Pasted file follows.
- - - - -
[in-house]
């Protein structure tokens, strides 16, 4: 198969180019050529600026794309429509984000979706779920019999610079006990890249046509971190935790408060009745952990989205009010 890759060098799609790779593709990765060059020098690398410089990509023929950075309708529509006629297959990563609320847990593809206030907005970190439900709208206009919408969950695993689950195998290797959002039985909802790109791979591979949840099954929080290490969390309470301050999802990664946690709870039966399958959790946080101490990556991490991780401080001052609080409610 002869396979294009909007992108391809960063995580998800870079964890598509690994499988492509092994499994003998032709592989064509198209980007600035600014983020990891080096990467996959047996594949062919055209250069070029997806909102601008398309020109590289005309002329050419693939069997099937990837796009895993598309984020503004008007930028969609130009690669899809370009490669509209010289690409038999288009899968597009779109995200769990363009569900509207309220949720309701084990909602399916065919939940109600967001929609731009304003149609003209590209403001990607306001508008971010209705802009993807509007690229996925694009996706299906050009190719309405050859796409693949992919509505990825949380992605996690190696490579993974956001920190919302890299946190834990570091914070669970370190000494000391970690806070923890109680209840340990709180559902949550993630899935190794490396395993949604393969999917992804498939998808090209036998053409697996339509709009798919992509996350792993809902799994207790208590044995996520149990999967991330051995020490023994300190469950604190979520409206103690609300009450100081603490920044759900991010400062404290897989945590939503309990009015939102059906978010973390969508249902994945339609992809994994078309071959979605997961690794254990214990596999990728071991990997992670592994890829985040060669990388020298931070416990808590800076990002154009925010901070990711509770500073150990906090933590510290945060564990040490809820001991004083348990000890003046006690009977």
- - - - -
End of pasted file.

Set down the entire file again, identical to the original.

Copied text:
[in-house]
């Protein structure tokens, strides 16, 4: 198969180019050529600026794309429509984000979706779920019999610079006990890249046509971190935790408060009745952990989205009010 890759060098799609790779593709990765060059020098690398410089990509023929950075309708529509006629297959990563609320847990593809206030907005970190439900709208206009919408969950695993689950195998290797959002039985909802790109791979591979949840099954929080290490969390309470301050999802990664946690709870039966399958959790946080101490990556991490991780401080001052609080409610 002869396979294009909007992108391809960063995580998800870079964890598509690994499988492509092994499994003998032709592989064509198209980007600035600014983020990891080096990467996959047996594949062919055209250069070029997806909102601008398309020109590289005309002329050419693939069997099937990837796009895993598309984020503004008007930028969609130009690669899809370009490669509209010289690409038999288009899968597009779109995200769990363009569900509207309220949720309701084990909602399916065919939940109600967001929609731009304003149609003209590209403001990607306001508008971010209705802009993807509007690229996925694009996706299906050009190719309405050859796409693949992919509505990825949380992605996690190696490579993974956001920190919302890299946190834990570091914070669970370190000494000391970690806070923890109680209840340990709180559902949550993630899935190794490396395993949604393969999917992804498939998808090209036998053409697996339509709009798919992509996350792993809902799994207790208590044995996520149990999967991330051995020490023994300190469950604190979520409206103690609300009450100081603490920044759900991010400062404290897989945590939503309990009015939102059906978010973390969508249902994945339609992809994994078309071959979605997961690794254990214990596999990728071991990997992670592994890829985040060669990388020298931070416990808590800076990002154009925010901070990711509770500073150990906090933590510290945060564990040490809820001991004083348990000890003046006690009977």